Monday,18 December, 2017
Current issue | Issue 1267, (22 - 28 October 2015)
Monday,18 December, 2017
Issue 1267, (22 - 28 October 2015)

Ahram Weekly

Iran’s adoption day

Last Sunday was Adoption Day for the Joint Comprehensive Plan of Action on the Iran nuclear agreement, reports Camelia Entekhabifard

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Al-Ahram Weekly

The historic day that Iran has been waiting for — 90 days after UN Security Council Resolution 2231 was passed on 20 July — arrived last Saturday. The following day, Sunday 18 October, was Adoption Day for the Joint Comprehensive Plan of Action (JCPOA) on the Iran nuclear programme.

On Sunday, US President Barack Obama picked up an elegant pen to sign a presidential memorandum directing that appropriate measures be taken to prepare for the US waiving of nuclear-related sanctions against Iran.

“I welcome this important step forward, and we, together with our partners, must now focus on the critical work of fully implementing this comprehensive resolution that addresses our concerns over Iran’s nuclear programme,” Obama said.

The European Union also passed legislation on Sunday allowing member states to start looking at ending sanctions against Iran. These will not be lifted, however, until Implementation Day, which is between two and four months away.

But Adoption Day already means that Iran will be taking the necessary steps to limit its nuclear programme. These could include significant changes to the Arak Reactor, reductions to its uranium-enrichment capacity and stockpiles and increased access to and monitoring of its declared nuclear facilities.

Upon completion of these steps, and after verification by the International Atomic Energy Agency (IAEA), sanctions relief programmed under the JCPOA for Iran will be implemented and will come into effect on Implementation Day, expected some time in mid-December.

While everything looks in favour of Iran and in line with the hopes of Western countries, there are signs that opposition to the agreement is growing in Iran, fanned by the country’s supreme leader Ayatollah Khamenei.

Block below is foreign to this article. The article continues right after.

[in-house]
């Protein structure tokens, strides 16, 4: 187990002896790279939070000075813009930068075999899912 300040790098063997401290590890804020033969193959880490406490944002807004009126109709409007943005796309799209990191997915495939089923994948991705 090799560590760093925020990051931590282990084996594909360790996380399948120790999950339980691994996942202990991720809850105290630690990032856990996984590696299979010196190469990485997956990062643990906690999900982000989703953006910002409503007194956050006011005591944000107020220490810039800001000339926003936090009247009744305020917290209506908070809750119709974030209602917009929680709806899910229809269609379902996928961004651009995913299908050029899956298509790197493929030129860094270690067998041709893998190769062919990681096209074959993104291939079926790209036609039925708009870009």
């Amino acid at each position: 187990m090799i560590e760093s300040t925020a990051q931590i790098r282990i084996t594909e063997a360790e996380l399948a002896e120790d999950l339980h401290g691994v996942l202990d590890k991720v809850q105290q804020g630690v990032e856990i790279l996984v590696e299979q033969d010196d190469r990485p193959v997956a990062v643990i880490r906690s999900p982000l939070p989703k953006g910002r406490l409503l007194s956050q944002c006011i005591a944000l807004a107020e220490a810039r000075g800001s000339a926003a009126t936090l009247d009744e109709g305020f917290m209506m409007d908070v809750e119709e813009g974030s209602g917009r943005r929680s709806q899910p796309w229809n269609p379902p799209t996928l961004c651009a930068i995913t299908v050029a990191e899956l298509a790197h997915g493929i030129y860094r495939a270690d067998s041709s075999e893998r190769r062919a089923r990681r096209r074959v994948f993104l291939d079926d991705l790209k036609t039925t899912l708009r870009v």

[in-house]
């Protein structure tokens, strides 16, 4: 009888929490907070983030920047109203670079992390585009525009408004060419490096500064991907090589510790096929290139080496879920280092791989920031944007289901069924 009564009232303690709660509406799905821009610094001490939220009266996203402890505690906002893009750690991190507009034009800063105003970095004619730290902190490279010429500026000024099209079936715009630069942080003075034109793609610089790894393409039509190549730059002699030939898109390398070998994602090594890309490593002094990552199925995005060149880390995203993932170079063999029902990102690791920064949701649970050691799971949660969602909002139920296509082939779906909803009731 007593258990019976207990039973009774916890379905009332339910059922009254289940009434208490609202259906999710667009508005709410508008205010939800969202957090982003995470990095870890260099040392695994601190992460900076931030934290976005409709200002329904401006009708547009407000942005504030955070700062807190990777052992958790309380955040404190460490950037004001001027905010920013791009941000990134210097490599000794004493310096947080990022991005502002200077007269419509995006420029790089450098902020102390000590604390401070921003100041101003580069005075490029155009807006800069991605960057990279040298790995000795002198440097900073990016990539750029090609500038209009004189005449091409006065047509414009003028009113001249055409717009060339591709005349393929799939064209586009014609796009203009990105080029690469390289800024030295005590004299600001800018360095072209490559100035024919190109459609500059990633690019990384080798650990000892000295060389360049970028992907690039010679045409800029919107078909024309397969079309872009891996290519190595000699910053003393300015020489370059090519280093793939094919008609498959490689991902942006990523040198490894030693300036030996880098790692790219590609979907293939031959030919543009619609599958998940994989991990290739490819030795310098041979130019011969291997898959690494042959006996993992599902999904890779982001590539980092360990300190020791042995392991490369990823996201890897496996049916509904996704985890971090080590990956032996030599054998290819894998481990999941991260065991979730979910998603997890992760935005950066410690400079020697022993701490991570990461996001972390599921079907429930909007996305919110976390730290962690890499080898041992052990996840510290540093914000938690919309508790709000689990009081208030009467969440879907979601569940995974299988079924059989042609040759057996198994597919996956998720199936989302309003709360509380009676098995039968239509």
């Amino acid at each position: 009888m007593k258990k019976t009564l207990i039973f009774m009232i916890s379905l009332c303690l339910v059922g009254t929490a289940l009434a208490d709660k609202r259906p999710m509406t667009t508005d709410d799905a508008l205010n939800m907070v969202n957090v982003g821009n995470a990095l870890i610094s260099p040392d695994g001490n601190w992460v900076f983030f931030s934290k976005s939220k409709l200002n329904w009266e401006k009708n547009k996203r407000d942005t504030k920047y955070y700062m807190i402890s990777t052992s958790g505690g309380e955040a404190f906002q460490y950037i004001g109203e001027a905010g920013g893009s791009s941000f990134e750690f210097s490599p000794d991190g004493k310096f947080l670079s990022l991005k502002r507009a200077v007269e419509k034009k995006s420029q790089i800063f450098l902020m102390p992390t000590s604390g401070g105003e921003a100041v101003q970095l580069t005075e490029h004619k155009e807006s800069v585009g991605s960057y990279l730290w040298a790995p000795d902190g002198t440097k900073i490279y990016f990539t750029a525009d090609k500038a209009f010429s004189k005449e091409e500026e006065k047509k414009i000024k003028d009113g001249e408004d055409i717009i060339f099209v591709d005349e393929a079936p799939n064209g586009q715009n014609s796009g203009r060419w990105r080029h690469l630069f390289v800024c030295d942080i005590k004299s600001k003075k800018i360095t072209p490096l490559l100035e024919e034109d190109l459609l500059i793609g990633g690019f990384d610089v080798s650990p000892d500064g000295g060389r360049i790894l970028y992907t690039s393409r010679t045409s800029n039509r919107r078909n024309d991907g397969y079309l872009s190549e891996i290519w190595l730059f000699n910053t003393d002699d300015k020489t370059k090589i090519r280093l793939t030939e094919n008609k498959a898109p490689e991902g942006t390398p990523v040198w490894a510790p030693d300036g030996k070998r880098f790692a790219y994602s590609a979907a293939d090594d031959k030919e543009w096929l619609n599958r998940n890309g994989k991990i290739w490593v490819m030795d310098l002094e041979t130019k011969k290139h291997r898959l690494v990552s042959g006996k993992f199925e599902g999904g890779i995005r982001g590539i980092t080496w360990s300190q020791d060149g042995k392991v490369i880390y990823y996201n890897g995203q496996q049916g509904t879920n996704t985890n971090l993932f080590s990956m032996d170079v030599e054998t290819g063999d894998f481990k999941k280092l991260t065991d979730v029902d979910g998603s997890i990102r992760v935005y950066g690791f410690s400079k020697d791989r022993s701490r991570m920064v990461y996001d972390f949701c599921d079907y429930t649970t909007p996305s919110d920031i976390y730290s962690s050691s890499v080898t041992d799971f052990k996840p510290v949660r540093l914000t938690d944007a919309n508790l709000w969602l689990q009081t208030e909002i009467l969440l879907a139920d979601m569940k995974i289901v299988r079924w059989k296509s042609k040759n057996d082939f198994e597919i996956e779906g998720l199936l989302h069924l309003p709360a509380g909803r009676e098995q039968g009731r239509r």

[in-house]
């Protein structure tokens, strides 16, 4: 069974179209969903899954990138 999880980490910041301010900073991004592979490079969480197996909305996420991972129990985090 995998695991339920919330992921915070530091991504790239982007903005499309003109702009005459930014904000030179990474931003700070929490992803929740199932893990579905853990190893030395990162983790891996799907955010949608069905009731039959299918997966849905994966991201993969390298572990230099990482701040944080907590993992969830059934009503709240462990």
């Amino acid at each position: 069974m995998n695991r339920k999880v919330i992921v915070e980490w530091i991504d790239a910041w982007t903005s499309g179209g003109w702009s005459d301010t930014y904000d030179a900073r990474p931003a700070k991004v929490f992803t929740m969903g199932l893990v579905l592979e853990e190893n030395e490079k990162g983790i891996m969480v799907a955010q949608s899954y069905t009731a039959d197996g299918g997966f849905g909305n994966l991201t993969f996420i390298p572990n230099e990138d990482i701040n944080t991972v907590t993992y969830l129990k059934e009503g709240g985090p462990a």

Since the signing of the nuclear agreement, the top priority of Iranian President Hassan Rouhani has been to try to attract economic investment and to reassure potential investors that Iran is a stable and progressive country.

But hardliners in the country are now claiming that increased economic ties between Tehran and the West will lead to increased Western cultural and political influence in Iran.

In recent speeches, Khamenei has warned about Western efforts to penetrate Iran’s “decision-making and decision-taking centres” and claimed that Western cultural influence is more dangerous than political, economic and other types. Following his remarks, some Friday prayer leaders warned about the dangers of “cultural penetration” in the wake of the nuclear deal.

The idea that 80 million Iranians would be so naive and easy to influence by Western “penetration” would be funny were it not evidence of deeply deluded thinking within the country’s hierarchy.

The conspiracy theory probably began with a short encounter between Iranian Foreign Minister Mohamed Javad Zarif and Obama at the United Nations in New York last month. Out of courtesy, Zarif shook hands with the US president. According to hardliners in Iran, the handshake was a sign of a coming Yankee invasion.

The basis of this delusion goes back to the foundation of the Islamic Republic of Iran 36 years ago. Fears of a “soft revolution,” of foreign cultural influences and the threat of the “Great Satan” are part of the hardliners’ identity. With the news that foreign investors will be arriving in Tehran after implementation of the nuclear agreement, they have started actively working against the government.

Concluding trade deals with the West is a key way to improve Iran’s economy and the lives of its people, while erecting barricades against better economic conditions would affect the government’s popularity and influence.

If Rouhani’s government does not fulfill its promises to the people regarding the economy and diplomatic relations with the West, it will be hard for Rouhani to win the next elections, despite his success with the nuclear deal.

The opening of trade with Europe following the JCPOA, and the potential economic and political benefits of it, will create closer ties to the West. Rouhani plans to travel to France in November 2015. It will be the first trip to France by an Iranian president since 1999. This is another milestone in relations with the West and, of course, also represents increased business opportunities.

The trip comes after a late-September visit to Iran by a delegation from the Mouvement des Enterprises de France (MEDEF), France’s main business lobby. Increased economic and political integration with the West will give Iran new options, beyond their current trading partners of China and Russia.

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